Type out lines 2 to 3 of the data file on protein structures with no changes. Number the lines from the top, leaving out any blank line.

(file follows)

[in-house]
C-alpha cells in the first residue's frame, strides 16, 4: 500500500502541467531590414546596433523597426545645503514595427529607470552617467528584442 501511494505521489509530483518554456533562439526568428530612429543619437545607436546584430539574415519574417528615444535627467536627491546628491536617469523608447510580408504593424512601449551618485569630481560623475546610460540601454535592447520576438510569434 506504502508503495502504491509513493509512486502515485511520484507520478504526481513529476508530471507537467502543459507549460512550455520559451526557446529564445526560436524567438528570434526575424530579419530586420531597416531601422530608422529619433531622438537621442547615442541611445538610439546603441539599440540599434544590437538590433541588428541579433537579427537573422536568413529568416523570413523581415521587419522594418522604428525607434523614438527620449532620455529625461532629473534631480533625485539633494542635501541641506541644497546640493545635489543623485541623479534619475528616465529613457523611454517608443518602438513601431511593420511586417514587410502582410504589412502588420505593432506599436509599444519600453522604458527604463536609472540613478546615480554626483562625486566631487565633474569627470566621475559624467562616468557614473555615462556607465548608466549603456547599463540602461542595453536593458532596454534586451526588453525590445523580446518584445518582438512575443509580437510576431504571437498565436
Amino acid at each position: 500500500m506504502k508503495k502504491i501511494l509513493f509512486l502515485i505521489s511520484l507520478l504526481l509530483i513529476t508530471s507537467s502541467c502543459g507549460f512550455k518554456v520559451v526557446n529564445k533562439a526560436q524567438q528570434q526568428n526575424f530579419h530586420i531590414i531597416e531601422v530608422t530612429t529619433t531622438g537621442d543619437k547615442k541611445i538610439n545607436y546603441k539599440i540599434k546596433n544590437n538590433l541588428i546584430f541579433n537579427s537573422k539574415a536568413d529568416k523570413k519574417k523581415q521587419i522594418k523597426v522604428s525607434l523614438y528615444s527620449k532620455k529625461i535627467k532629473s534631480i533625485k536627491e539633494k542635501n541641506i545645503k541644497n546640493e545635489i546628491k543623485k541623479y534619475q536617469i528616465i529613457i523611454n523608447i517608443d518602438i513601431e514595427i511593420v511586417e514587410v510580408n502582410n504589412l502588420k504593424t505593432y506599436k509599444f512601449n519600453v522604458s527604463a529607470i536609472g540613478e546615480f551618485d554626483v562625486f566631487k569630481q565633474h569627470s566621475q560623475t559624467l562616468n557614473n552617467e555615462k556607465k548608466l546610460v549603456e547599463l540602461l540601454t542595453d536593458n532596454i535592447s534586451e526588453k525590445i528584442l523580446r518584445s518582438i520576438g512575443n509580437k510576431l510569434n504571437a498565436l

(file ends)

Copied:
C-alpha cells in the first residue's frame, strides 16, 4: 500500500502541467531590414546596433523597426545645503514595427529607470552617467528584442 501511494505521489509530483518554456533562439526568428530612429543619437545607436546584430539574415519574417528615444535627467536627491546628491536617469523608447510580408504593424512601449551618485569630481560623475546610460540601454535592447520576438510569434 506504502508503495502504491509513493509512486502515485511520484507520478504526481513529476508530471507537467502543459507549460512550455520559451526557446529564445526560436524567438528570434526575424530579419530586420531597416531601422530608422529619433531622438537621442547615442541611445538610439546603441539599440540599434544590437538590433541588428541579433537579427537573422536568413529568416523570413523581415521587419522594418522604428525607434523614438527620449532620455529625461532629473534631480533625485539633494542635501541641506541644497546640493545635489543623485541623479534619475528616465529613457523611454517608443518602438513601431511593420511586417514587410502582410504589412502588420505593432506599436509599444519600453522604458527604463536609472540613478546615480554626483562625486566631487565633474569627470566621475559624467562616468557614473555615462556607465548608466549603456547599463540602461542595453536593458532596454534586451526588453525590445523580446518584445518582438512575443509580437510576431504571437498565436
Amino acid at each position: 500500500m506504502k508503495k502504491i501511494l509513493f509512486l502515485i505521489s511520484l507520478l504526481l509530483i513529476t508530471s507537467s502541467c502543459g507549460f512550455k518554456v520559451v526557446n529564445k533562439a526560436q524567438q528570434q526568428n526575424f530579419h530586420i531590414i531597416e531601422v530608422t530612429t529619433t531622438g537621442d543619437k547615442k541611445i538610439n545607436y546603441k539599440i540599434k546596433n544590437n538590433l541588428i546584430f541579433n537579427s537573422k539574415a536568413d529568416k523570413k519574417k523581415q521587419i522594418k523597426v522604428s525607434l523614438y528615444s527620449k532620455k529625461i535627467k532629473s534631480i533625485k536627491e539633494k542635501n541641506i545645503k541644497n546640493e545635489i546628491k543623485k541623479y534619475q536617469i528616465i529613457i523611454n523608447i517608443d518602438i513601431e514595427i511593420v511586417e514587410v510580408n502582410n504589412l502588420k504593424t505593432y506599436k509599444f512601449n519600453v522604458s527604463a529607470i536609472g540613478e546615480f551618485d554626483v562625486f566631487k569630481q565633474h569627470s566621475q560623475t559624467l562616468n557614473n552617467e555615462k556607465k548608466l546610460v549603456e547599463l540602461l540601454t542595453d536593458n532596454i535592447s534586451e526588453k525590445i528584442l523580446r518584445s518582438i520576438g512575443n509580437k510576431l510569434n504571437a498565436l